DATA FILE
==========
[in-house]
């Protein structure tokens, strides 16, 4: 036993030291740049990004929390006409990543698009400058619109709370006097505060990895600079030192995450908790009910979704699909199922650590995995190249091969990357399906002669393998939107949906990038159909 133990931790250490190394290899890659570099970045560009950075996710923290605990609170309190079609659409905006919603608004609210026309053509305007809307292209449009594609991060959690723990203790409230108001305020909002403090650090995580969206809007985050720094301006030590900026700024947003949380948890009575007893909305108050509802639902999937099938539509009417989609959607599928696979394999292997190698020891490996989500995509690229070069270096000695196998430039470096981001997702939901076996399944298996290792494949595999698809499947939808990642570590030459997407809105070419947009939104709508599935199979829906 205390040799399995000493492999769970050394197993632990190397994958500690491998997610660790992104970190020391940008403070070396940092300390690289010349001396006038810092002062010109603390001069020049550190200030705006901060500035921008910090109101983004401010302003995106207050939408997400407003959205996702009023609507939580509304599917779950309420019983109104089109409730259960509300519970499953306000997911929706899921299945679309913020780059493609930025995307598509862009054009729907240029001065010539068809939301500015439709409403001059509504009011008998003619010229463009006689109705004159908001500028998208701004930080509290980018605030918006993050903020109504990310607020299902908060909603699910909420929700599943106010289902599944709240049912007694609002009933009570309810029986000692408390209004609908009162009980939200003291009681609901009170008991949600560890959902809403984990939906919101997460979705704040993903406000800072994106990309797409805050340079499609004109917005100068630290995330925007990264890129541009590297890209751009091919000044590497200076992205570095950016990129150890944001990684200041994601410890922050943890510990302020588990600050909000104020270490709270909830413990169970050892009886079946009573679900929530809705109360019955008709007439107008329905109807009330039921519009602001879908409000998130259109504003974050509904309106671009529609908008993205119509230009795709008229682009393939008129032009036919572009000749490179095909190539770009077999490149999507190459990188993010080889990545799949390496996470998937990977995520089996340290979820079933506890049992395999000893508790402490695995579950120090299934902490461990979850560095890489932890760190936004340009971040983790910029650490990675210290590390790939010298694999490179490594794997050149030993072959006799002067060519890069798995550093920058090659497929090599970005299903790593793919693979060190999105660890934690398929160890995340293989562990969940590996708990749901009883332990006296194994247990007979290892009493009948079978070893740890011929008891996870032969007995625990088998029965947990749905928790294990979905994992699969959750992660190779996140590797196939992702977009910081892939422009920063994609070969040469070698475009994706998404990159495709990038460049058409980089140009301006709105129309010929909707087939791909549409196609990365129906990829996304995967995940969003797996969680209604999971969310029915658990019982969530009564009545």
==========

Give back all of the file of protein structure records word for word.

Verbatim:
[in-house]
């Protein structure tokens, strides 16, 4: 036993030291740049990004929390006409990543698009400058619109709370006097505060990895600079030192995450908790009910979704699909199922650590995995190249091969990357399906002669393998939107949906990038159909 133990931790250490190394290899890659570099970045560009950075996710923290605990609170309190079609659409905006919603608004609210026309053509305007809307292209449009594609991060959690723990203790409230108001305020909002403090650090995580969206809007985050720094301006030590900026700024947003949380948890009575007893909305108050509802639902999937099938539509009417989609959607599928696979394999292997190698020891490996989500995509690229070069270096000695196998430039470096981001997702939901076996399944298996290792494949595999698809499947939808990642570590030459997407809105070419947009939104709508599935199979829906 205390040799399995000493492999769970050394197993632990190397994958500690491998997610660790992104970190020391940008403070070396940092300390690289010349001396006038810092002062010109603390001069020049550190200030705006901060500035921008910090109101983004401010302003995106207050939408997400407003959205996702009023609507939580509304599917779950309420019983109104089109409730259960509300519970499953306000997911929706899921299945679309913020780059493609930025995307598509862009054009729907240029001065010539068809939301500015439709409403001059509504009011008998003619010229463009006689109705004159908001500028998208701004930080509290980018605030918006993050903020109504990310607020299902908060909603699910909420929700599943106010289902599944709240049912007694609002009933009570309810029986000692408390209004609908009162009980939200003291009681609901009170008991949600560890959902809403984990939906919101997460979705704040993903406000800072994106990309797409805050340079499609004109917005100068630290995330925007990264890129541009590297890209751009091919000044590497200076992205570095950016990129150890944001990684200041994601410890922050943890510990302020588990600050909000104020270490709270909830413990169970050892009886079946009573679900929530809705109360019955008709007439107008329905109807009330039921519009602001879908409000998130259109504003974050509904309106671009529609908008993205119509230009795709008229682009393939008129032009036919572009000749490179095909190539770009077999490149999507190459990188993010080889990545799949390496996470998937990977995520089996340290979820079933506890049992395999000893508790402490695995579950120090299934902490461990979850560095890489932890760190936004340009971040983790910029650490990675210290590390790939010298694999490179490594794997050149030993072959006799002067060519890069798995550093920058090659497929090599970005299903790593793919693979060190999105660890934690398929160890995340293989562990969940590996708990749901009883332990006296194994247990007979290892009493009948079978070893740890011929008891996870032969007995625990088998029965947990749905928790294990979905994992699969959750992660190779996140590797196939992702977009910081892939422009920063994609070969040469070698475009994706998404990159495709990038460049058409980089140009301006709105129309010929909707087939791909549409196609990365129906990829996304995967995940969003797996969680209604999971969310029915658990019982969530009564009545």